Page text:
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Taking a Stand on the F Word: Currie

May 16, 2015 8:17 AM | Columns

By Roger Currie

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WINNIPEG — Listener and reader discretion is advised here, because I’m dealing with… the F word. I begin with full disclosure. I get paid by the taxpayers of Manitoba to count the numbers of times the dreaded four letters appear in movies. Some years back, I performed a similar task on behalf of the movie-going public in Ontario. Hey, somebody has to do it!

To the best of my recollection, the first actor to utter the word onscreen was Peter Boyle as the redneck named “Joe” in 1970. When it comes to directors, the champion appears to be the great Martin Scorsese who used the F-word more than 500 times in “The Wolf of Wall Street” two years ago. Needless to say, that picture was classified 18A in all parts of Canada, but next year it might be different.

You would think that we have almost reached the point where the word no longer has much impact, and it’s not worth making a fuss about it. I must get out on the front lines of reporting more often. I did not realize until this past week that some grown men who definitely should know better have a fairly disgusting and childish favourite sport.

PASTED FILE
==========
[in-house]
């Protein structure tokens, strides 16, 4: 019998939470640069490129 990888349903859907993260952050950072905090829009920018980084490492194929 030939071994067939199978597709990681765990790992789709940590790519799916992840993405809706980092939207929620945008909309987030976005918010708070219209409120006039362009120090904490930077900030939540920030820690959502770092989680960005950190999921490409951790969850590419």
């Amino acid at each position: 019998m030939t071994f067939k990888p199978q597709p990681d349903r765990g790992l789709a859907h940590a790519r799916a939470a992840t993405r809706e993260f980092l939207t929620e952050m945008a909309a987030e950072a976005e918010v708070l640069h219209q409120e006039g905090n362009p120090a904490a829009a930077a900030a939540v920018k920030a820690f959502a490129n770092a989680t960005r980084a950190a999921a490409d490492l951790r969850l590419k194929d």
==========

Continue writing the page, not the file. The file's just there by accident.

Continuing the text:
When TV reporters, most often female, are doing their thing live on camera, the idiot males shout out an obscene phrase and sabotage the reporter’s efforts. The phrase carries the initials FHRITP. Led by Shauna Hunt in Toronto, some reporters are fighting back.

One of Shauna’s tormentors was an employee of Hydro One, earning more than $100,000. He obviously spends too much of that paycheque on liquid refreshment. The power company was not impressed, and they fired the man. Good for them. Hopefully it won’t turn out to be a meaningless PR gesture that will be reversed when no one is looking.

Hopefully FHRITP will go the way of dwarf tossing and swallowing goldfish, and the few real journalists who are left can spend their time on stories that really matter.

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Roger Currie is a writer, storyteller, voice for hire, observer of life on the Canadian prairies, and can be heard on CJNU 93.7FM in Winnipeg.